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Flash v1.0 User Guide

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Installation Instructions

  1. Locate the Flash application files on the Linux machine where the SDK was installed to. Typically, it will be installed to a folder under your home folder; i.e. /home/user/ti-sdk-x.x/host-tools/Windows/Flash-Utility.
  2. Move all the files from /Flash-Utility to a Windows machine. The current version of the tool runs on Windows only. A good method for moving the files is to use a samba server (www.samba.org). (TBD: please add link to more detailed instructions)
  3. Run setup.exe (or FlashInstaller.msi) to install the application on your PC. It can be uninstalled at any time by accessing the Add/Remove Programs function of Windows.
  4. Follow the installer instructions.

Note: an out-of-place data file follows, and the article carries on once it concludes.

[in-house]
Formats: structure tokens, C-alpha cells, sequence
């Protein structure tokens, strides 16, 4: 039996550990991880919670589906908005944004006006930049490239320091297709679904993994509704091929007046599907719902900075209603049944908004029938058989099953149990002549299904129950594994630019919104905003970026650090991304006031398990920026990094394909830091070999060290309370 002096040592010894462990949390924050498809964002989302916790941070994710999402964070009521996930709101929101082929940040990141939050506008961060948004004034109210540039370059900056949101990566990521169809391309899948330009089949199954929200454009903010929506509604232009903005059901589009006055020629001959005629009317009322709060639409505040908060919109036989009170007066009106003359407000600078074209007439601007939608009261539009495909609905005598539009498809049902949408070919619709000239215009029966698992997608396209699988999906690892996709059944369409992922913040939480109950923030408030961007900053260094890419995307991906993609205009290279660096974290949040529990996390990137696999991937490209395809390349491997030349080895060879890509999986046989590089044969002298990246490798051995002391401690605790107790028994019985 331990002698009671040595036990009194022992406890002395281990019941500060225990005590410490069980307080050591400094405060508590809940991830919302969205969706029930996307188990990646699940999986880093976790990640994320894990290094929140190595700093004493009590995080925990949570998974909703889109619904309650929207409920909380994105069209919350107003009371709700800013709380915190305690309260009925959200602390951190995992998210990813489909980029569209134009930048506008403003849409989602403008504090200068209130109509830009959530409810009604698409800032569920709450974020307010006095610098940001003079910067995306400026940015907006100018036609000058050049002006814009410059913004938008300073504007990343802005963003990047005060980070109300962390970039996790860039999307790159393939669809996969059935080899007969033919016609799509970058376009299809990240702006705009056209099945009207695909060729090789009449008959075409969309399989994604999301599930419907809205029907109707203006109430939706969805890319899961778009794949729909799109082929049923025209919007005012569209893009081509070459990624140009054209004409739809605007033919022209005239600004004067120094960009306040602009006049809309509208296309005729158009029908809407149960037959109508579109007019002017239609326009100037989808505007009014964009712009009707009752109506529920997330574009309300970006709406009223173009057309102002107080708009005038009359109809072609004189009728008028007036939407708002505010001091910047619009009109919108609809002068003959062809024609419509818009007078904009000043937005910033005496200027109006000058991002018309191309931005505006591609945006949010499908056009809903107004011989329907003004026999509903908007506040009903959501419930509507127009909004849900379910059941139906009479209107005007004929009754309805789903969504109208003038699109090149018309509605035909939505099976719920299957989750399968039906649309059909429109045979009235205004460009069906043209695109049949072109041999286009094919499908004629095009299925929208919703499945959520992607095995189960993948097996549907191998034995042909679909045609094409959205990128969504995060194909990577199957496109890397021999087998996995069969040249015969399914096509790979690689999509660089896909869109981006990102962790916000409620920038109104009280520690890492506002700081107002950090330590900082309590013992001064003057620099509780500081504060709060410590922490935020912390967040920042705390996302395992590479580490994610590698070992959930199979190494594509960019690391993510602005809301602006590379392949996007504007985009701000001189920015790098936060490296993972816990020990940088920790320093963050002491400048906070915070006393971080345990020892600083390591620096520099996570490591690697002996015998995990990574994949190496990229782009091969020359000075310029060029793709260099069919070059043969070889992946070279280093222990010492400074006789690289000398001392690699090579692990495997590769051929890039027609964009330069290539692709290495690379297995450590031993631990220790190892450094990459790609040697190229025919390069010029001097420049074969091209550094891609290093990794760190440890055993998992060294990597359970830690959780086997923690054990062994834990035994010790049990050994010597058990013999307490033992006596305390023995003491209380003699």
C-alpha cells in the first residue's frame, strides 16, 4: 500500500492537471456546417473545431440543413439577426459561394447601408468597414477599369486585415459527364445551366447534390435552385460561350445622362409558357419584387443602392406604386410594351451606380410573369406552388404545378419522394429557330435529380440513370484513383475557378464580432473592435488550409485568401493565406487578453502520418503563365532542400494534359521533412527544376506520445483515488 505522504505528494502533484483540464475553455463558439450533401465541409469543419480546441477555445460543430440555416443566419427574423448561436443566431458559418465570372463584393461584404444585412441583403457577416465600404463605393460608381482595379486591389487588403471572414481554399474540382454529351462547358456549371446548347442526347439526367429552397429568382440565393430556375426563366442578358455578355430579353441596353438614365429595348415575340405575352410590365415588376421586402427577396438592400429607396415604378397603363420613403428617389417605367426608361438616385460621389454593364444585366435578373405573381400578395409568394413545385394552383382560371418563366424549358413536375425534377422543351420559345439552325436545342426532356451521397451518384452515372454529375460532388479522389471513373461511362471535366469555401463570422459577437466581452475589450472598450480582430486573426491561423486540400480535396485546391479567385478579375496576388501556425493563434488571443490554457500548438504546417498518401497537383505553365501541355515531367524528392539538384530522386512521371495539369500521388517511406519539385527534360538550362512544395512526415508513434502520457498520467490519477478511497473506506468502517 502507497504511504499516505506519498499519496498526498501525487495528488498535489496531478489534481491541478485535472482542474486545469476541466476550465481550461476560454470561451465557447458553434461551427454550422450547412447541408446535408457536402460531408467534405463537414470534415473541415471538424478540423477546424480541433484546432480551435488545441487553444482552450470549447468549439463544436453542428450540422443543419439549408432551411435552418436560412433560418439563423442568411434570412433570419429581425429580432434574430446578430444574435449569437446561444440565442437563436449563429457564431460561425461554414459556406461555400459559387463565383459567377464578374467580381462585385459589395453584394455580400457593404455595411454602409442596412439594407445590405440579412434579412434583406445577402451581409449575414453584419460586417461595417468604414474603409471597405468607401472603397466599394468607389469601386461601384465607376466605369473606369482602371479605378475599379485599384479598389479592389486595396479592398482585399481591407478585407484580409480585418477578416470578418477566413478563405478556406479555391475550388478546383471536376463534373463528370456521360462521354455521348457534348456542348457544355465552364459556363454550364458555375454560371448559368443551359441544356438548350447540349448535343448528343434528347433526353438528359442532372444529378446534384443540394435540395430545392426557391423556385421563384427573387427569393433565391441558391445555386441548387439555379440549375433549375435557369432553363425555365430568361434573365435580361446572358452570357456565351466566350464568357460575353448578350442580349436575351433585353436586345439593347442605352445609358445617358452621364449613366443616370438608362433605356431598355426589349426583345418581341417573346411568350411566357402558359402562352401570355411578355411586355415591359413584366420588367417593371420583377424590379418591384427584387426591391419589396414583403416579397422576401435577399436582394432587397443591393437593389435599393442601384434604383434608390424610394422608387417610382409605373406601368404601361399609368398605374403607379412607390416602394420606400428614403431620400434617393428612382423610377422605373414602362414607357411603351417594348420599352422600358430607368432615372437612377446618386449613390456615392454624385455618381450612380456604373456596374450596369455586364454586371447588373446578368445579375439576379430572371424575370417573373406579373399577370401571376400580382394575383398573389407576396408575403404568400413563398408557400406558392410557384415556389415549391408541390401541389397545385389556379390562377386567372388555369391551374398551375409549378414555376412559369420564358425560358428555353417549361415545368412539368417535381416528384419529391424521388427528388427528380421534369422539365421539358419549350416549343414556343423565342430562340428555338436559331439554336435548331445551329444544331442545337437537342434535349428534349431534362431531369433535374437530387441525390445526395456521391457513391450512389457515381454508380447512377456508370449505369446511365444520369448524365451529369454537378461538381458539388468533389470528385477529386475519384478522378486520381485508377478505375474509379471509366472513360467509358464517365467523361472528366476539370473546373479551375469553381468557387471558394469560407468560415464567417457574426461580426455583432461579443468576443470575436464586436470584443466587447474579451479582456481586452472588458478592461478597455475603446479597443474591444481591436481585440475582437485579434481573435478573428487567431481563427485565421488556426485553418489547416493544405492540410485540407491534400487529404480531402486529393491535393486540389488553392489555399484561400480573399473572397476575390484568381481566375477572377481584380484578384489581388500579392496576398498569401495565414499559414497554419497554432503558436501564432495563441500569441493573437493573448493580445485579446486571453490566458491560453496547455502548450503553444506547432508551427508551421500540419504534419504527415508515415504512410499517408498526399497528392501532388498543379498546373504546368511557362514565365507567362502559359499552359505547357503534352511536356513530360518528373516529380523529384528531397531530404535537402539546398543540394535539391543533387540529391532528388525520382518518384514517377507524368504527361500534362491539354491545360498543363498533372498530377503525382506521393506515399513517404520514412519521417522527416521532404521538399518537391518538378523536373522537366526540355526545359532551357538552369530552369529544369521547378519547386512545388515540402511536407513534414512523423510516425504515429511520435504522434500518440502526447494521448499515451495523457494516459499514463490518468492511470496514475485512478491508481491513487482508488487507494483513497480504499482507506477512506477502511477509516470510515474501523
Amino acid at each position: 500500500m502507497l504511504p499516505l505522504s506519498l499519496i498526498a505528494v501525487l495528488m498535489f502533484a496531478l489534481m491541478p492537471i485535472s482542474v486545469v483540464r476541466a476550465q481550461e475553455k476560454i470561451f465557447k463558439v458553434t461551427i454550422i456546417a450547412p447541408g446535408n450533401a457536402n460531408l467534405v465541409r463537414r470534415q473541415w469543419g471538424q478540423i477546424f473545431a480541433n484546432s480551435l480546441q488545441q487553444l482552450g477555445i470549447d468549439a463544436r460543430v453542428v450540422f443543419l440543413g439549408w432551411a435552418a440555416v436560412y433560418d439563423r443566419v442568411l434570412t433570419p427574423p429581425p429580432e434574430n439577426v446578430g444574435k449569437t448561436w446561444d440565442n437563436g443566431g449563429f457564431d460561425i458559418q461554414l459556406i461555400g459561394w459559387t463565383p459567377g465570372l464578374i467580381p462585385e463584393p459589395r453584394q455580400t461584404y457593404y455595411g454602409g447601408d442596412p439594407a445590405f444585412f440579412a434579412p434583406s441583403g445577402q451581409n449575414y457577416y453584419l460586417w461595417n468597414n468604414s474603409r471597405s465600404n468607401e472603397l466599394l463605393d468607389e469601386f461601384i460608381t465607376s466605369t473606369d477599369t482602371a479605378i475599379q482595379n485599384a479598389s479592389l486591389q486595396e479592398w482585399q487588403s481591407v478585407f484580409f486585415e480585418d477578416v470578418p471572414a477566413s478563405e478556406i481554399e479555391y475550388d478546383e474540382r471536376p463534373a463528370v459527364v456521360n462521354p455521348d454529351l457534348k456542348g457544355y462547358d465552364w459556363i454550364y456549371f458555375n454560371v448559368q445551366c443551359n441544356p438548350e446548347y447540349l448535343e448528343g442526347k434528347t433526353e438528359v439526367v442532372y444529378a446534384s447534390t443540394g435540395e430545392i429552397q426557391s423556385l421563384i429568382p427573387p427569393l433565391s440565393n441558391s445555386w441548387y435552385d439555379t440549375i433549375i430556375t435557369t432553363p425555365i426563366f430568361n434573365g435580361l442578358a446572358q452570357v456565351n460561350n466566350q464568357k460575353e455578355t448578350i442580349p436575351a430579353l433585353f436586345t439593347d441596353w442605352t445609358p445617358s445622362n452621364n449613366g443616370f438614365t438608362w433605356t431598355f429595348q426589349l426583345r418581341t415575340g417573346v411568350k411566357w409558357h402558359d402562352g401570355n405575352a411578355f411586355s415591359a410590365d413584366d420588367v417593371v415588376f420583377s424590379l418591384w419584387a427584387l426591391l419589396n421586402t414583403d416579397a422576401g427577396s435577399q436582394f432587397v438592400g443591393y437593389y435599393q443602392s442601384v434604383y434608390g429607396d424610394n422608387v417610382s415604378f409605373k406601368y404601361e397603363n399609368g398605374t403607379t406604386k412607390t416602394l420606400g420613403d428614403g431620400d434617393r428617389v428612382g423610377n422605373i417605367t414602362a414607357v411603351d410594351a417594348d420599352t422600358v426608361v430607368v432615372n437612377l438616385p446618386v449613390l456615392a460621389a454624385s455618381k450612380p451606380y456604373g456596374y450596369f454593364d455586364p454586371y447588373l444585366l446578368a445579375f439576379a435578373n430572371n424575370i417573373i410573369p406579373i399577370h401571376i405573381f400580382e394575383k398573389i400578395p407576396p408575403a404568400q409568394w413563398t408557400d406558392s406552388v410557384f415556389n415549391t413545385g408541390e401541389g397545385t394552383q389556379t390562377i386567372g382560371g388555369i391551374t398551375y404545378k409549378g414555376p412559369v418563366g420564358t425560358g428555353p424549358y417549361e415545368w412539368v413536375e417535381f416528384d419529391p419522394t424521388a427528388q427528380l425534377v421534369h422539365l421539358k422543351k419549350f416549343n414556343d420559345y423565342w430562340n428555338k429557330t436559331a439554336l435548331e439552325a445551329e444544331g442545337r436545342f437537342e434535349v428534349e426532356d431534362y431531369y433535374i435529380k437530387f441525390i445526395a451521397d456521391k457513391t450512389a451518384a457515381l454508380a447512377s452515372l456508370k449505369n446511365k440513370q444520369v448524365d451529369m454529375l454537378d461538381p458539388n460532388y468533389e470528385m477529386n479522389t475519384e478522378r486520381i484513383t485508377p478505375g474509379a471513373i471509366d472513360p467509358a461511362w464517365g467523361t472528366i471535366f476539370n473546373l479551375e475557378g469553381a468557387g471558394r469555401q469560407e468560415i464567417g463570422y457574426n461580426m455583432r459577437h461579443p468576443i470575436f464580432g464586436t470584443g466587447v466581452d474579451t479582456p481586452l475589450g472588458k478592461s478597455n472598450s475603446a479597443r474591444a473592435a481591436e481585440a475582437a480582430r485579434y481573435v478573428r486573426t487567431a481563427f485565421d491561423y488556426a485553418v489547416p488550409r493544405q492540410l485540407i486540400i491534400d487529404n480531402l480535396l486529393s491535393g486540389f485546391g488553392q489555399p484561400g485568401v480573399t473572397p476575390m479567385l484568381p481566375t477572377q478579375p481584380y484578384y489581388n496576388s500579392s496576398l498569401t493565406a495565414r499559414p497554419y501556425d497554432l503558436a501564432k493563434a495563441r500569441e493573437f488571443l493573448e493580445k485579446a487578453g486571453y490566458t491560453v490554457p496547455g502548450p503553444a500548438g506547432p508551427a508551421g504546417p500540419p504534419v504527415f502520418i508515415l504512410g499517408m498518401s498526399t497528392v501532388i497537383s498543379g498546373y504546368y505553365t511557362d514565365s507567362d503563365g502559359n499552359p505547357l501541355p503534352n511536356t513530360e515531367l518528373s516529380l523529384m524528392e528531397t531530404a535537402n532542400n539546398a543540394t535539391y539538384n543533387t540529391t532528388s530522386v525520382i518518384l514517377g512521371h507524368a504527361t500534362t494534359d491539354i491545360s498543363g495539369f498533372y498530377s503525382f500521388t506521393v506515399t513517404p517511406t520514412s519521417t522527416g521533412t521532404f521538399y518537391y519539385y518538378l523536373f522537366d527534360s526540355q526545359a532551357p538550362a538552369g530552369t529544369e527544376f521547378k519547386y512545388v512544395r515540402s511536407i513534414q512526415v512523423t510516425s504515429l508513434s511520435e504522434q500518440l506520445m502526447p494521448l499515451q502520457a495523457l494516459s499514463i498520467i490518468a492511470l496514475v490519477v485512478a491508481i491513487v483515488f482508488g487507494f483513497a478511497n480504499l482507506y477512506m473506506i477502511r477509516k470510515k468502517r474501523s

5. Typical installation directory is c:\Program Files\Texas Instruments\Flash v1.0, but this can be modified from the installer's dialog screens.
  6. Source code is provided in a zip file in /Flash-Utility/Source. If you want to view the source (not necessary), unzip the file. Later versions will provide complete developers documentation which will instruct users on how to rebuild the sources, which tools are required, etc.

About Flash v1.2

This page contains a description of a tool – Flash v1.2 – that can be used to transfer binary images from a host PC to certain TI ARM-based target platforms. The tool consists of two main components:

 - a GUI host application, called Flash v1.2
 - a CLI host application, called OMAPFlash.

It is recommended to use the GUI for performing flashing functions. This documentation covers usage of the GUI. Future documentation will cover the CLI interface in more detail.